Clinical effectiveness of a pain psychology service within an outpatient secondary care setting

Sheldon, Kerry and Clarke, Simon and Moghaddam, Nima (2015) Clinical effectiveness of a pain psychology service within an outpatient secondary care setting. Mental Health Review Journal, 20 (3). pp. 166-176. ISSN 1361-9322

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Abstract

Purpose
Data gathered from routine clinical settings is complementary to evidence garnered from controlled efficacy trials. This paper presents individual-level analysis of changes in a group of patients discharged from psychological therapy within an outpatient pain service. The service had recently shifted from a traditional cognitive-behavioural approach to one underpinned by Acceptance and Commitment Therapy (ACT).

Design/methodology/approach
Reliable and clinically significant change methodology was applied to CORE-10 outcomes for 27 patients discharged during 2013-14. Outcomes were compared to 2012-13. A patient satisfaction questionnaire was administered and functional outcomes were collated.

Findings
Outcomes were not adversely affected by the shift in service focus as clients demonstrating reliably improvement increased from 2012-13; 81% reliably improved, 44% made a clinically significant improvement. Increases in returning to work/unpaid activities at post-treatment were noted. The service met a number of NICE quality standards concerning the “relational” aspects of care.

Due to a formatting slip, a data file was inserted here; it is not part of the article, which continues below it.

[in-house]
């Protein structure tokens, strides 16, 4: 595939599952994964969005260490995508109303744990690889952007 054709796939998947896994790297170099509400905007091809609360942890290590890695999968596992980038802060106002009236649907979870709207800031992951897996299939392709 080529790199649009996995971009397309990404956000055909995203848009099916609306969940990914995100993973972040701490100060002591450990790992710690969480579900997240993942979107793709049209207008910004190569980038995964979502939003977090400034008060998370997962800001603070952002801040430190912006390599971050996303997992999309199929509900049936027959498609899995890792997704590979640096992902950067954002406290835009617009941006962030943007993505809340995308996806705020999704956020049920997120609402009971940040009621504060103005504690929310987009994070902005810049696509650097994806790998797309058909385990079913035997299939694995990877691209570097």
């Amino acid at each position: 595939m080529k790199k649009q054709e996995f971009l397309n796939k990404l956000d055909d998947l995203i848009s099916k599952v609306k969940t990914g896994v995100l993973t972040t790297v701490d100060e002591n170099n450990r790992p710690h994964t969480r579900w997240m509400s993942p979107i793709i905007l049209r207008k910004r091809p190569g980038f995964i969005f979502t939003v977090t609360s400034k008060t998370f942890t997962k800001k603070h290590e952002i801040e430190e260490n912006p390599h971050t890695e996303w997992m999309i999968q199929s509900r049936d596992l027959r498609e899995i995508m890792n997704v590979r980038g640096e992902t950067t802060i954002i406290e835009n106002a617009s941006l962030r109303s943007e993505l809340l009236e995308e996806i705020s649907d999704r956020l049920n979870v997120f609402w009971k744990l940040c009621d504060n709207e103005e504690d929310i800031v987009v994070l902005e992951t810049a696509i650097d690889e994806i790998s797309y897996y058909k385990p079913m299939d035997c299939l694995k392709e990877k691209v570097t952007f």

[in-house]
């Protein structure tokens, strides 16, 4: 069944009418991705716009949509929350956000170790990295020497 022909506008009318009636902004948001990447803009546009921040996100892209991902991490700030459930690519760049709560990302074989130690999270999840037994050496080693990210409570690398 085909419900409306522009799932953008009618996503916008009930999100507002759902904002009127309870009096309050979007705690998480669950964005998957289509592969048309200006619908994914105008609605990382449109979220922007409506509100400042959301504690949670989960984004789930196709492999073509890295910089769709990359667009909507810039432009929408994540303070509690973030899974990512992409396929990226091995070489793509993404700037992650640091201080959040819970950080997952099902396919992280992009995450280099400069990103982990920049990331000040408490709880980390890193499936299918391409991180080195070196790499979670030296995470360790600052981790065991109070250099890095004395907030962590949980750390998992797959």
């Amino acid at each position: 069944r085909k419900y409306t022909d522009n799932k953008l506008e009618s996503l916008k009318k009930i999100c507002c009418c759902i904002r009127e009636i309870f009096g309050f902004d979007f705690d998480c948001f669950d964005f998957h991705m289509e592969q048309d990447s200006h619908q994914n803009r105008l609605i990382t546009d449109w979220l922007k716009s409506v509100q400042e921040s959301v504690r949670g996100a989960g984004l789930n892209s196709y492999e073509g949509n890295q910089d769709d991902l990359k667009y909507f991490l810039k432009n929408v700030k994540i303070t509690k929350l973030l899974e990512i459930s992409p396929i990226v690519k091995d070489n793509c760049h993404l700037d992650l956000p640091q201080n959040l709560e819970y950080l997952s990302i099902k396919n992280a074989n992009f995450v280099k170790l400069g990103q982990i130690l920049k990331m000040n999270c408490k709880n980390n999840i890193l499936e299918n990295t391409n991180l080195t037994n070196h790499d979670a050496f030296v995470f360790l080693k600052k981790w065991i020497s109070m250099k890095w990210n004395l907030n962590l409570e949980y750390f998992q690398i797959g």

Research limitations/implications
Clinically effectiveness is evaluated through one outcome measure thereby limiting conclusions. The longer term effectiveness of the service remains unclear. Narrow demographic information limits an assessment of any systematic biases in findings. Little is known about treatment drop-outs.

Practical implications
A number of recommendations concerning data collection and future service evaluations are made.

Originality/value
This paper contributes towards the evidence-base for using psychological therapies with clients experiencing chronic pain and related distress. Importantly, the paper complements evidence for general efficacy (from large-scale controlled studies) through an evaluation of real-world effectiveness (i.e., practice-based evidence).

Keywords:pain, Acceptance and Commitment Therapy, service evaluation, practice-based evidence, bmjdoi, bmjgoldcheck, NotOAChecked
Subjects:C Biological Sciences > C841 Health Psychology
C Biological Sciences > C840 Clinical Psychology
Divisions:College of Social Science > School of Psychology
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ID Code:18195
Deposited On:04 Aug 2015 10:24

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